I looked over at Chloe, but she was frozen. She made eye contact, but her face was flat. 

I thought about telling him no, we couldn’t talk and get the hell out of my house. But I said yes. He joined Chloe on the sofa, and I sat on the chair across from them.

“You’re abusive, and it’s unacceptable,” I said. Once those first words were out, I felt like I had my feet under me. I was doing this. 

William just nodded. Somehow, the sitting version of him was easier to deal with. He wasn’t towering over me, his giant frame now folded up such that we were eye to eye. And he looked contrite. 

Everything came out of me in a rush. I told him my child was not a whore and the idea of her cheating on him was ridiculous. I told him he could not come to our house anymore and the only thing that would change my mind was extensive therapy and counseling, both for him individually and for them as a couple. I told him he needed serious help. 

Throughout all of this, Chloe sat silently beside him, holding his hand, that blank expression on her face.

“I’ve heard all this a lot,” he said, looking down.

“From who?”

“Mostly my mom.”

“Well, your mom is right.”

He looked back up at me. “I know I need help. I want to make my dad proud.” He started to tear up. “I love your daughter.”

“The way you treat my daughter is not the way to treat someone you love.” 

“I know. You’re right.” 

This was all too easy. And if I didn’t know better, I would have believed him. I can’t explain it, but he’s charming and convincing—even when he’s lying. I was not swayed by it, but for the first time, I felt like I had a small understanding of why Chloe stayed. He’s good at this, I thought. Really good.

After a stretch of silence, he got up and went to the bathroom.

“Are you okay?” I asked Chloe.

“Yeah.” I couldn’t tell if she was numb, or scared, or angry. My Chloe was not there.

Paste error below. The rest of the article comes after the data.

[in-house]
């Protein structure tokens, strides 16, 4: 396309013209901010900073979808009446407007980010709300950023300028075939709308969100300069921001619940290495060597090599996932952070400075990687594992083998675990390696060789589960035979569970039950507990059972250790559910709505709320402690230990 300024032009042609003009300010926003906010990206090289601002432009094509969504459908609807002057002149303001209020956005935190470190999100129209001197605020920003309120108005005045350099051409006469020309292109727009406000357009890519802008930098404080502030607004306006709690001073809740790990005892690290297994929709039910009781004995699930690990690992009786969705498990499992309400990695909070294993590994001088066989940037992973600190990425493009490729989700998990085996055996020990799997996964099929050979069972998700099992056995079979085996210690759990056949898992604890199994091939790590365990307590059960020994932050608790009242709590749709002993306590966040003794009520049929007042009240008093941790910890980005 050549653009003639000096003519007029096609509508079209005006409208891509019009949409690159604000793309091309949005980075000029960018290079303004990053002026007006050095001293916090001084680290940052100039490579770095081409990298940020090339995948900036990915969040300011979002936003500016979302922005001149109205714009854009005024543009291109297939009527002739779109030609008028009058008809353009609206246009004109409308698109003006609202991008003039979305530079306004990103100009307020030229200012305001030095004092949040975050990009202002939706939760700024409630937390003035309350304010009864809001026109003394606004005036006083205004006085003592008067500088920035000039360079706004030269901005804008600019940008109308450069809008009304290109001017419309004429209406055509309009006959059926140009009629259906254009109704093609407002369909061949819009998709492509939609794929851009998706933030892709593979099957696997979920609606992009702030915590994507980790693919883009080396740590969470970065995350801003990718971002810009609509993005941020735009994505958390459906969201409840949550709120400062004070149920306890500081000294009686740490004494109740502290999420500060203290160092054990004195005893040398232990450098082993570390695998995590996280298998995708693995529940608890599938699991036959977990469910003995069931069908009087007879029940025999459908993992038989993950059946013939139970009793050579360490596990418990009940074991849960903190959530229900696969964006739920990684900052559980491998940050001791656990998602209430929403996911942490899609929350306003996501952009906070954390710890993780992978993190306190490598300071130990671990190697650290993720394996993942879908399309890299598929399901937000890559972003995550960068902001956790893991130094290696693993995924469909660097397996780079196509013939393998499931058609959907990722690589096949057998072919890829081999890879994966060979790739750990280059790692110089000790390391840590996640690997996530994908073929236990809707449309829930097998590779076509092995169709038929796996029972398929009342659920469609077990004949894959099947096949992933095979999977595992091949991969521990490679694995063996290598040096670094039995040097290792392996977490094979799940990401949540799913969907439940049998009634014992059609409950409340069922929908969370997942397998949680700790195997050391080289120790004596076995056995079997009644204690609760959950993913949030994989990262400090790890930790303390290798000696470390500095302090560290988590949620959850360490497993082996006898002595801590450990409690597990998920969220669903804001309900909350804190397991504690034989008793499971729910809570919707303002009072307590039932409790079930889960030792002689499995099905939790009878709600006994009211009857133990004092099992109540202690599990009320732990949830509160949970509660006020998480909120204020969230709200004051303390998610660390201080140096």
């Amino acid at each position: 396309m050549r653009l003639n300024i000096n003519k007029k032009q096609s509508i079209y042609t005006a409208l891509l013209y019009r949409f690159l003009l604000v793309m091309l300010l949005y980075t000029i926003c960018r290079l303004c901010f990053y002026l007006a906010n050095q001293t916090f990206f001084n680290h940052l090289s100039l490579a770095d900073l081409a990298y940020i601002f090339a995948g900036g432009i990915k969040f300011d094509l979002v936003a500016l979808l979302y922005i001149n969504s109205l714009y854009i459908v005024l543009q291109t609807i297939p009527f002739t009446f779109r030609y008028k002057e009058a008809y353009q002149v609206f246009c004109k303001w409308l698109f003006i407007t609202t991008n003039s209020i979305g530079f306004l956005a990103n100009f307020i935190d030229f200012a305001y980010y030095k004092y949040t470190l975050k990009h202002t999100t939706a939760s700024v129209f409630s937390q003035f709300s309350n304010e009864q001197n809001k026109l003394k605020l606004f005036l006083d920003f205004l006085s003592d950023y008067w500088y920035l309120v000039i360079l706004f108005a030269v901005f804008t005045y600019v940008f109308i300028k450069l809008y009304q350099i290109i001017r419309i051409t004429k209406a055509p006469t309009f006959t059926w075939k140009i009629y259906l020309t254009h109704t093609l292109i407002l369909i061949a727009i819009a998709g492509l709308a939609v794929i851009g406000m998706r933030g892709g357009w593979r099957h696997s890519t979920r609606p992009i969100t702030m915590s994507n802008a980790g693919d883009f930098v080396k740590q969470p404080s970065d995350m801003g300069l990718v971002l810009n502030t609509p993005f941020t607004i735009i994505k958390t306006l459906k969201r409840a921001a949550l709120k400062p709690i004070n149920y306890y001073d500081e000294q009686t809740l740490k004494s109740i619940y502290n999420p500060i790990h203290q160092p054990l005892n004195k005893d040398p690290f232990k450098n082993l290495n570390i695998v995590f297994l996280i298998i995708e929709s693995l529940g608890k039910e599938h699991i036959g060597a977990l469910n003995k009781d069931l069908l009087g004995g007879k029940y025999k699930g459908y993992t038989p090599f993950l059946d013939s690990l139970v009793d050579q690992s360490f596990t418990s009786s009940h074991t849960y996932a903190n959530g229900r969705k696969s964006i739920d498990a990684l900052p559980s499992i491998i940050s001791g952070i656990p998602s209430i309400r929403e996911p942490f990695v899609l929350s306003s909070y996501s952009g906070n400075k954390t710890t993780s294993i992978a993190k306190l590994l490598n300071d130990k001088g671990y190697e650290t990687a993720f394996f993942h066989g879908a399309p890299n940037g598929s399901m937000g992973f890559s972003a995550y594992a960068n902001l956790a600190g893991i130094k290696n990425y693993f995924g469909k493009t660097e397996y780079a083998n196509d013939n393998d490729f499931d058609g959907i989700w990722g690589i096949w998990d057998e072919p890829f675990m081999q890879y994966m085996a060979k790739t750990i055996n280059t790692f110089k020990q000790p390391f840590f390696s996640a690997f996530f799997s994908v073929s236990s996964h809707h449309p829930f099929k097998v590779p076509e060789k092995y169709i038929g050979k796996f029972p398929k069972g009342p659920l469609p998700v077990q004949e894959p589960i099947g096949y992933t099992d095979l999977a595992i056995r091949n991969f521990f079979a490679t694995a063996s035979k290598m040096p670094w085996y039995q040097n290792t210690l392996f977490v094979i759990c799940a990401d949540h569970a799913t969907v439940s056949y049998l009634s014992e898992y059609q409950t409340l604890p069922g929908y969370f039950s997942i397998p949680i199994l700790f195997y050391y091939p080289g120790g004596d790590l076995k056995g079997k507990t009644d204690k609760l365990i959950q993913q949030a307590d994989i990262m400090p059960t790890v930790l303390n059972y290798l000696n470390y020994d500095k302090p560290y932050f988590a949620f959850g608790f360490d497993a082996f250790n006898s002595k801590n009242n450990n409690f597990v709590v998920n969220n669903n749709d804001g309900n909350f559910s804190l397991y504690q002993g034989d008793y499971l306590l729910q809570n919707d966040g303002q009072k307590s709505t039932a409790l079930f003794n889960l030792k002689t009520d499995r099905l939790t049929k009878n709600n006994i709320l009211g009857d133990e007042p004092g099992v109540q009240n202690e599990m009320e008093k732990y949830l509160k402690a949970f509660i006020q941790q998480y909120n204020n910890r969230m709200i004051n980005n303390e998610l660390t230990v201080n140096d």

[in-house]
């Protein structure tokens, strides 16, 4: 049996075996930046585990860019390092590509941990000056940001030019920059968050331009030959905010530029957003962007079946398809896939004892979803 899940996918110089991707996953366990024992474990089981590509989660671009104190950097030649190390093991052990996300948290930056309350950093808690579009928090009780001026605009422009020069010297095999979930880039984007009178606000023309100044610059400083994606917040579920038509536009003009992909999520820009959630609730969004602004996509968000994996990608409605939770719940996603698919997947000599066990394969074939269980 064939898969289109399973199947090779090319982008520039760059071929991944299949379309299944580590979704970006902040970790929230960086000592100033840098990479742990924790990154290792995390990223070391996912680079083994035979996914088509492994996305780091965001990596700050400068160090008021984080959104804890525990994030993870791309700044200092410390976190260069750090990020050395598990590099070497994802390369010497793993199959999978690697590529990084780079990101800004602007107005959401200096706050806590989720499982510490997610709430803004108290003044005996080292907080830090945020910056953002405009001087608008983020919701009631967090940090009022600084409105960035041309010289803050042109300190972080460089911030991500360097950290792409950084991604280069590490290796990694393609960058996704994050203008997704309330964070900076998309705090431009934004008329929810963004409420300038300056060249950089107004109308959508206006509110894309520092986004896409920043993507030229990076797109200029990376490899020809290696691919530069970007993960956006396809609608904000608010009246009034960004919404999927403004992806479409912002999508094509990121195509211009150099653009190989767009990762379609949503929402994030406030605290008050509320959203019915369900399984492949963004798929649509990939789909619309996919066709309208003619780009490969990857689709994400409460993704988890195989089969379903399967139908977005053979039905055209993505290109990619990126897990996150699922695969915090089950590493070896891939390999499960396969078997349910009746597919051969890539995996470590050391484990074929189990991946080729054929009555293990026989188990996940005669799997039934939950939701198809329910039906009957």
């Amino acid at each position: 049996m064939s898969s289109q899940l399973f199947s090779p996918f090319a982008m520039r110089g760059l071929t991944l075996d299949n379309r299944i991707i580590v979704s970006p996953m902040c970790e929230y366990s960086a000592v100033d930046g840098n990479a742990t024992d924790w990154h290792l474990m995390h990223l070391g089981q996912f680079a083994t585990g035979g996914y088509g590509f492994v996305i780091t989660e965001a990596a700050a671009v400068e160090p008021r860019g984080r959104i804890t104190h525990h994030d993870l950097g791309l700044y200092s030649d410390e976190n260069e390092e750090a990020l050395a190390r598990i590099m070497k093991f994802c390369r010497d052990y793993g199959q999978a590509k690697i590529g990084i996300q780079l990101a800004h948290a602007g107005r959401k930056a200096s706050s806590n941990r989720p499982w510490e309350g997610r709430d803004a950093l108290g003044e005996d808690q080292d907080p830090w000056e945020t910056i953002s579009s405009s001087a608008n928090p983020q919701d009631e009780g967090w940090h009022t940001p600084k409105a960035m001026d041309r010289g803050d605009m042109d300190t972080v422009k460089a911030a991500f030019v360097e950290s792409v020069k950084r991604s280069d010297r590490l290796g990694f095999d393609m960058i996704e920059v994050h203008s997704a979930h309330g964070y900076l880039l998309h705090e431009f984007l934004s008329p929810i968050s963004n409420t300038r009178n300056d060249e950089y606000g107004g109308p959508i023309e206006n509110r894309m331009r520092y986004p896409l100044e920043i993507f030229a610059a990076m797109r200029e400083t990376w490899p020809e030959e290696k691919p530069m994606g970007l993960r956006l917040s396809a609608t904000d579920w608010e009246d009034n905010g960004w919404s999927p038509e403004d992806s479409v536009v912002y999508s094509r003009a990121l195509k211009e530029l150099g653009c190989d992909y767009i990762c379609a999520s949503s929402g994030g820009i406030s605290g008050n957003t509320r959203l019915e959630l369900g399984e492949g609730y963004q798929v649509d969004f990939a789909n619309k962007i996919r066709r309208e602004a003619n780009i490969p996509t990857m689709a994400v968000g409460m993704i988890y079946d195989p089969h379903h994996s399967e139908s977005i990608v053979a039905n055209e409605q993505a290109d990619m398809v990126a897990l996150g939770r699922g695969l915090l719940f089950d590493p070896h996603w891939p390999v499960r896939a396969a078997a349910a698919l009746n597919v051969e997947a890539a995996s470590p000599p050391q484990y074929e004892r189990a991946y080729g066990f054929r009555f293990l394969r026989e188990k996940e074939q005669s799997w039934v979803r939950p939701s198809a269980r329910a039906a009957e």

“You understand why I have to do this, right?”


When he came out of the bathroom, they left together. He didn’t look at me or say goodbye. As far as I know, he hasn’t ever been inside our house again, and I’ve had no contact with him since.

When I was thirty-seven and Chloe was seven, I was hospitalized for PTSD and depression.

I was having trouble with one memory in particular. I kept replaying it—just a small, tiny memory fragment of my mother, a stern expression on her face, her hands angry. I was getting stuck thinking of it over and over, for hours. I made a nest in my closet and would hide in there, ignoring David and Chloe’s calls for me to join them downstairs.

I was also really struggling with the need to keep every bad thing that had ever happened to me in my conscious mind, because if I forgot, I would have to re-remember. I have a tendency to completely forget major traumas, and then when they come back, usually via a trigger, it’s this awful realization and scramble to try to remember everything so I don’t get surprised again. 

So, David and I went to the local psychiatric clinic, where I voluntarily committed myself. I ended up spending a few weeks in an amazing specialized trauma treatment program, which was a major turning point for me. I learned how to manage panic attacks and how to use art to center myself. My time in the hospital was a gift.